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Love, Hope, and Joy, fair Pleasure’s smiling train, Hate, Fear, and Grief, the family of Pain, These mix’d with art, and to due bounds confined, Make and maintain the balance of the mind: Pleasures are ever in our hands or eyes; And when, in act, they cease, in prospect, rise: Present to grasp, and future still to find, The whole employ of body and of mind.
Or from a judge turn pleader, to persuade The choice we make, or justify it made; Proud of an easy conquest all along, She but removes weak passions for the strong: So, when small humours gather to a gout, The doctor fancies he has driven them out.
Yes, Nature’s road must ever be preferr’d; Reason is here no guide, but still a guard: ’Tis hers to rectify, not overthrow, And treat this passion more as friend than foe: A mightier power the strong direction sends, And several men impels to several ends: Like varying winds, by other passions tost, This drives them constant to a certain coast.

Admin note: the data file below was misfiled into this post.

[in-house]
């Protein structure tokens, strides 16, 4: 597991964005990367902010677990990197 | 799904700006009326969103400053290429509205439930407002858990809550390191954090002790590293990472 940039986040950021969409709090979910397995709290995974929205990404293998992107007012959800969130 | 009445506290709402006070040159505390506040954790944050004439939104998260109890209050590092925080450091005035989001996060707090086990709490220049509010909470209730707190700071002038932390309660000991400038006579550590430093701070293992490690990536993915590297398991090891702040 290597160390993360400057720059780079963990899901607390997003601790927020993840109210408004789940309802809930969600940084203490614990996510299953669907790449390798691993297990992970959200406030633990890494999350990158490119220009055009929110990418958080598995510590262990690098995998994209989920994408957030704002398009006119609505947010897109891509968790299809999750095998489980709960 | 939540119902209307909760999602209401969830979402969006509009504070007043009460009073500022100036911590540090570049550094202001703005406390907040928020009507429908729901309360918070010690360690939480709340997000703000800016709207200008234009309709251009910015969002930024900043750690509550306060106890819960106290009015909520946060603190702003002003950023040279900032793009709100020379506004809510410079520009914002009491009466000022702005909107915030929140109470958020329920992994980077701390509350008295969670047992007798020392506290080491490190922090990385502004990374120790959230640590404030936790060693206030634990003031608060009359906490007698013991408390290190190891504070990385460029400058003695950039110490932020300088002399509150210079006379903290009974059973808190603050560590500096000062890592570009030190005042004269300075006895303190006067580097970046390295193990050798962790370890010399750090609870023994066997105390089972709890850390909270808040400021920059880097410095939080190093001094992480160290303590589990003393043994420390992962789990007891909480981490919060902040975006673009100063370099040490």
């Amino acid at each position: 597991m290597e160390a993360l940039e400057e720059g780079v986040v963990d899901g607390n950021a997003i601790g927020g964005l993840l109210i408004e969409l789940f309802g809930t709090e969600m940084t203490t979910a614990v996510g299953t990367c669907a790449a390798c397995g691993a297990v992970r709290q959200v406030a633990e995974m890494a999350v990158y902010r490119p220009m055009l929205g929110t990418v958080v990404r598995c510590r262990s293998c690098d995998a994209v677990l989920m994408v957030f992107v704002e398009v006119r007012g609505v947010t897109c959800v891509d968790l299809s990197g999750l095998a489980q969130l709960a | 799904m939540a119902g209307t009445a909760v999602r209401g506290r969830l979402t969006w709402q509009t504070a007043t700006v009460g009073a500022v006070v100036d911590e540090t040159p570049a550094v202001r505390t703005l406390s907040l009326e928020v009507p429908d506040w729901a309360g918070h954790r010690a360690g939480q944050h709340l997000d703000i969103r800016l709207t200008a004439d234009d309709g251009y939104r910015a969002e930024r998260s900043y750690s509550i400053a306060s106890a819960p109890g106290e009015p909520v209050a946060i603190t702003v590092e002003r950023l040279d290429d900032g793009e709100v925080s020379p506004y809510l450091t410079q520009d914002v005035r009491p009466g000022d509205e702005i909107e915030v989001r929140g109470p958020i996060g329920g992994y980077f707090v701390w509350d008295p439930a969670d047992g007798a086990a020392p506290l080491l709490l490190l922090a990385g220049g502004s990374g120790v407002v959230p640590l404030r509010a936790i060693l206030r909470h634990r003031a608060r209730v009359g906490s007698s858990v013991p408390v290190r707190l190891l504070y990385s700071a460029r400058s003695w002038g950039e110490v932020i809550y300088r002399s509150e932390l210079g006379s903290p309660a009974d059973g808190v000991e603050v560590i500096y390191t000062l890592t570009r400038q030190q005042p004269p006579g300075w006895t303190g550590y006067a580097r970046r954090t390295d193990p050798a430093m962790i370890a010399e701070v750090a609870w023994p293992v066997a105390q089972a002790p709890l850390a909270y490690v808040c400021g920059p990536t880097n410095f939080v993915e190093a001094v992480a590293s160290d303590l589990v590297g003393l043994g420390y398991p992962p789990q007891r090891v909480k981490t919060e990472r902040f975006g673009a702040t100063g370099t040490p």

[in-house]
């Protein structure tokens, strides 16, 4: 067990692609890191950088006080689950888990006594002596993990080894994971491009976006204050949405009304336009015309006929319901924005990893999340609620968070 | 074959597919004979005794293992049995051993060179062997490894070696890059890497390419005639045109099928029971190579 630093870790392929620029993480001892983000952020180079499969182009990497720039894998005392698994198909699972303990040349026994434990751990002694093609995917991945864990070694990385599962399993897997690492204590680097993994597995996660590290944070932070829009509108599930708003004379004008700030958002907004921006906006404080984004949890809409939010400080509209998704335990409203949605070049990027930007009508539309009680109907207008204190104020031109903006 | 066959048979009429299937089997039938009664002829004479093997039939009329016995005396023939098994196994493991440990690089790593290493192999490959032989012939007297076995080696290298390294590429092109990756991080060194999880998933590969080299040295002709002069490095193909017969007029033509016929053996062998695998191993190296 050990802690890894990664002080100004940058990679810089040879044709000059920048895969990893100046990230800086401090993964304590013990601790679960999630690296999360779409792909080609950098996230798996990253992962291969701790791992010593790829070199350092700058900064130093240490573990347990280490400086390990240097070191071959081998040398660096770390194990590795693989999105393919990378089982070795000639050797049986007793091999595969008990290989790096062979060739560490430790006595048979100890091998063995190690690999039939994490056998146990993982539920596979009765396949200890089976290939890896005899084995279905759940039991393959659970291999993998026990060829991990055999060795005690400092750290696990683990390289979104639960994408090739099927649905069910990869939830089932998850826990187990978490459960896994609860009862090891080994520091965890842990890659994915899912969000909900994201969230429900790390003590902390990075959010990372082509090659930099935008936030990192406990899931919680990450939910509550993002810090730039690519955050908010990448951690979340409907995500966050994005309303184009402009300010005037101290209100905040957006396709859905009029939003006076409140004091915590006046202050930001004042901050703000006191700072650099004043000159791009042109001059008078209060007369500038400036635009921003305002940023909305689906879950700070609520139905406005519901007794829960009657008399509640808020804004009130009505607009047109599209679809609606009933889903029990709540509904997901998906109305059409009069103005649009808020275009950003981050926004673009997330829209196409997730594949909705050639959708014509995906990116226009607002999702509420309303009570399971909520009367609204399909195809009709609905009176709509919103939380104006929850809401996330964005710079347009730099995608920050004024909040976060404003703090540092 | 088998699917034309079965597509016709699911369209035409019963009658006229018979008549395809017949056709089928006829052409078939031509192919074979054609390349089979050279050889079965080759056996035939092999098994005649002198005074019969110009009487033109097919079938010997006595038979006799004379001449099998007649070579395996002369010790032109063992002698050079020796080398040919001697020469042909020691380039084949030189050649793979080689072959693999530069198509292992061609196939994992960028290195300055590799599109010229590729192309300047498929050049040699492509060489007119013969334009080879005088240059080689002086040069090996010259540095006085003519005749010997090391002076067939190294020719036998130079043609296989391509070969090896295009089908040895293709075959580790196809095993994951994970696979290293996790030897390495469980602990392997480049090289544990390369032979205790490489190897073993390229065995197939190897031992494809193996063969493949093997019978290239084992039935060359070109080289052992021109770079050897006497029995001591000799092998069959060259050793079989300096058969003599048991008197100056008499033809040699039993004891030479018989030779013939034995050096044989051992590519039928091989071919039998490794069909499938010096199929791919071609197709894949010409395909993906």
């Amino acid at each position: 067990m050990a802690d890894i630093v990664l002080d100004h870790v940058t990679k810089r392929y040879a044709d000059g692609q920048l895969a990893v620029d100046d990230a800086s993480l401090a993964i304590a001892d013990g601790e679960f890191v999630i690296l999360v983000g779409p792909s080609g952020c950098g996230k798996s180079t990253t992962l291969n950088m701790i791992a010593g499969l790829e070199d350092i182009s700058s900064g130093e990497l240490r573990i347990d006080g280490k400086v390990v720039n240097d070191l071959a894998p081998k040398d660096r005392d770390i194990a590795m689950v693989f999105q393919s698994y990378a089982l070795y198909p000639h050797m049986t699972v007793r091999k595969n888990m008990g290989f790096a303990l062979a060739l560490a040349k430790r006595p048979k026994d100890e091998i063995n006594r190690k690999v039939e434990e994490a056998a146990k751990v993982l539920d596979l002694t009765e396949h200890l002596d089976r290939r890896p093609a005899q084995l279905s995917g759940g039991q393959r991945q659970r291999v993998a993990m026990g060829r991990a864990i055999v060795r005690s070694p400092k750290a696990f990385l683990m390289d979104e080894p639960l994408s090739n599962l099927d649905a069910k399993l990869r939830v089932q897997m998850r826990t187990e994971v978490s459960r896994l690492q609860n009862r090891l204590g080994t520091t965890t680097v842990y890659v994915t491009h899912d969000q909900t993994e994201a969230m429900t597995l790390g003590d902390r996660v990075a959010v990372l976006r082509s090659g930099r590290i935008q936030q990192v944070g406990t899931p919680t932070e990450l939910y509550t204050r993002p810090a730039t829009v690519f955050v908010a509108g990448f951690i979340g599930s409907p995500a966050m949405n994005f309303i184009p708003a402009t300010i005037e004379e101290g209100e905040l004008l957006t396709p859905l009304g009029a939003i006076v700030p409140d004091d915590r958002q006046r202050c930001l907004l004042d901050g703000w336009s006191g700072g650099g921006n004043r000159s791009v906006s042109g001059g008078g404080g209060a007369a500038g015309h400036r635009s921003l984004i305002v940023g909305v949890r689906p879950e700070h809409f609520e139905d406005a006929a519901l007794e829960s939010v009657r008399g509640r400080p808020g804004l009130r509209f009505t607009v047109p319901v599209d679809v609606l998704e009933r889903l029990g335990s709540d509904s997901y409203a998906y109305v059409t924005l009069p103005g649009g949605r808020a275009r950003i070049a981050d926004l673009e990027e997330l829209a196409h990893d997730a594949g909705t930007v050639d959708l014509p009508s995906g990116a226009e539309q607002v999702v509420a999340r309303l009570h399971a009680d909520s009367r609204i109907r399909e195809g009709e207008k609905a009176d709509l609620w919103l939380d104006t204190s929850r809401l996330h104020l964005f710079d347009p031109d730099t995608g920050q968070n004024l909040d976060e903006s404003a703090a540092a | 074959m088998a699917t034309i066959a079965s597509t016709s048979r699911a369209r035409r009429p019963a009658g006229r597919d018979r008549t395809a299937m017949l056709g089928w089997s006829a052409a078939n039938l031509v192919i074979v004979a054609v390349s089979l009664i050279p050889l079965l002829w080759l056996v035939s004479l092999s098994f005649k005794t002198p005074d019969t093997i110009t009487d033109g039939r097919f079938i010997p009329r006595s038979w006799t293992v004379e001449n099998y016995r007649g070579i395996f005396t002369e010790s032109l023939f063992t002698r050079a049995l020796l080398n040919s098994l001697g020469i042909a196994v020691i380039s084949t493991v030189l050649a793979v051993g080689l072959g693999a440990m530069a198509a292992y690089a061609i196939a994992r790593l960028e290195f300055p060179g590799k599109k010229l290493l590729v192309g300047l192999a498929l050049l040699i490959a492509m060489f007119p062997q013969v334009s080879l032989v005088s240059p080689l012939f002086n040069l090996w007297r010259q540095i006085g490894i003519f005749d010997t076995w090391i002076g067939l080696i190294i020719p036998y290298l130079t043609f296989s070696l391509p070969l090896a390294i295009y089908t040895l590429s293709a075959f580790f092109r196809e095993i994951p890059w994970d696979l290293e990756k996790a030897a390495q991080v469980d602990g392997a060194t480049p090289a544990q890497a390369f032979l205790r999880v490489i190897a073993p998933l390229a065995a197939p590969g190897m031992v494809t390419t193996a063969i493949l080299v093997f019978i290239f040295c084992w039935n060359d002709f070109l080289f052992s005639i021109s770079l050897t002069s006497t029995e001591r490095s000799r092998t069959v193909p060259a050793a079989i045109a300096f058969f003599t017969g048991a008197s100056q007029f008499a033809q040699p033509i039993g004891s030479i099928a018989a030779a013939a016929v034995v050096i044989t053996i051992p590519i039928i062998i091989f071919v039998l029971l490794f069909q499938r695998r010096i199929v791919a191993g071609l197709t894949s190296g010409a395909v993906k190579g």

An Essay on Man Summary Alexander Pope's poem "An Essay on Man" begins with an introduction related to how Pope wants his friend, Lord Bolingbroke to abandon all of his plans in order to assist him in a mission meant to "vindicate the ways of God to man".
Section 1: The first section emphasizes the fact that man "can judge only with regard to our own systems", as people do not have the ability to comprehend the greater scheme of things.
Pope wants his readers to understand that humanity is "ignorant of the relations of systems of things".
The poet apparently wants to relate to how the relationship between God and mankind is complex and to how it would be pointless for people to try to understand divinity by trying to associate it with values that they are familiar with.
The action of the stronger to suspend Reason still use, to reason still attend.
Its necessity, in directing men to different purposes, ver. Its providential use, in fixing our principle, and ascertaining our virtue, ver. Thicker than arguments, temptations throng, At best more watchful this, but that more strong.
Self-love and reason to one end aspire, Pain their aversion, pleasure their desire; But greedy that its object would devour, This taste the honey, and not wound the flower: III.
Wits, just like fools, at war about a name, Have full as oft no meaning, or the same.